Football's world governing body FIFA has launched an initiative to fight wide-spread match-fixing by introducing a whistleblower hotline and a temporary amnesty for those who report their own involvement.
Soccer's world governing body FIFA on Tuesday introduced a year-long campaign to fight match-fixing by encouraging whistleblowers and granting a temporary amnesty to those who report corruption.
"Players are living in fear in many countries," FIFA Security Director Chris Eaton said at a news conference on Tuesday. "If they come forward and have valuable information, … they will be protected."
Eaton said that there was anecdotal evidence that players "have been killed by crime syndicates." Some even committed suicide, for example in South Korea, FIFA said.
FIFA will offer a three-month amnesty to those who come forward to report their involvement in match-fixing cases. A hotline and a website, run independently by FIFA, will open February 1, to encourage whistleblowers.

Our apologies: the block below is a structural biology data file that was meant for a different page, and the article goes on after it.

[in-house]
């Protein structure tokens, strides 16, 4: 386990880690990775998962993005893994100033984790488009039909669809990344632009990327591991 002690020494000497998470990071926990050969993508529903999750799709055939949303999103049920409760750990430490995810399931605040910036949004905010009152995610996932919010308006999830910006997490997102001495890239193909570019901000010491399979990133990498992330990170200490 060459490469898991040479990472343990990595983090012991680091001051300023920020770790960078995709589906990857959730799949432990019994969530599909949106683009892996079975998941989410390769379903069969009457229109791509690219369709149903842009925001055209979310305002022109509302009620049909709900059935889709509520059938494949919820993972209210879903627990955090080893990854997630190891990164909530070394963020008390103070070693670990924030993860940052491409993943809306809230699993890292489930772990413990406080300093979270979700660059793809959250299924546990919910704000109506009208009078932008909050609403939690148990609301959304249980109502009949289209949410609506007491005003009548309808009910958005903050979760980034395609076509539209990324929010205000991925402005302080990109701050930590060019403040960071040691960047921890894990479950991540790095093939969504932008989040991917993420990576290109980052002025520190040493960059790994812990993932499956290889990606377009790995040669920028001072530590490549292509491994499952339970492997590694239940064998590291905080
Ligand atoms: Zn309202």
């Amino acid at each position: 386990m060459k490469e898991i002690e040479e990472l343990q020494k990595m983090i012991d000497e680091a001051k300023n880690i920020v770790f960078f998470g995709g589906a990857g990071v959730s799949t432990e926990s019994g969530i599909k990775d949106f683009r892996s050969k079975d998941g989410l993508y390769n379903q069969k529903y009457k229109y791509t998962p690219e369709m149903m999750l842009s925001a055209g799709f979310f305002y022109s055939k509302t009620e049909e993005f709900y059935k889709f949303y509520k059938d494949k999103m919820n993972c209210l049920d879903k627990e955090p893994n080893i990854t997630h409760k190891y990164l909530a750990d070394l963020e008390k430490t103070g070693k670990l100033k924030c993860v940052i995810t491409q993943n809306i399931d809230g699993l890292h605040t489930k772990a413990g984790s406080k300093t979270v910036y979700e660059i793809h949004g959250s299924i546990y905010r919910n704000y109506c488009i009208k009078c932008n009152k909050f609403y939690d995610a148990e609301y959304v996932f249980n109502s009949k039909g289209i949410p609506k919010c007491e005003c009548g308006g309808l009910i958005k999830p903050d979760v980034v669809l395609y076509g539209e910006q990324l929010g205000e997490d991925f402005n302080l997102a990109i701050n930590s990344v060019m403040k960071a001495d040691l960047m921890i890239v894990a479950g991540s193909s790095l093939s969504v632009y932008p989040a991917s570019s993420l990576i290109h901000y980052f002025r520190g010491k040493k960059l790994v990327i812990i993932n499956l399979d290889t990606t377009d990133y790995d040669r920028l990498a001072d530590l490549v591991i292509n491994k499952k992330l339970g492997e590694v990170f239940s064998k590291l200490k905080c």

The football governing body estimates that fixers make between $5 and $15 billion in profit each year from manipulating matches across all sports.
"The money generated is enormous, truly staggering," Eaton said.
FIFA is also keen to harmonize international legislation, saying that a coordinated global approach was needed. In his native Australia, he said, match-fixing can be punished by up to 10 years in prison, whereas in Finland, Singapore international Wilson Raj Perumal only received two years recently - the maximum sentence in the Northern European country.
Perumal paid players up to 20,000 euros per match and received up to 50,000 per match each time the results of the Rovaniemi team were fixed.
Italian defender Simone Farina, who has been made a fair play ambassador by FIFA, set a good example by resisting and rejecting an offer for fixing an Italian Cup match between his club Gubbio and Cesena.
"But, more importantly, he reported it," Eaton said. "He displayed model behavior for young players; he resisted significant money to fix what many people would consider an unimportant fixture."
Author: Nicole Goebel (Reuters, AP)
Editor: Michael Lawton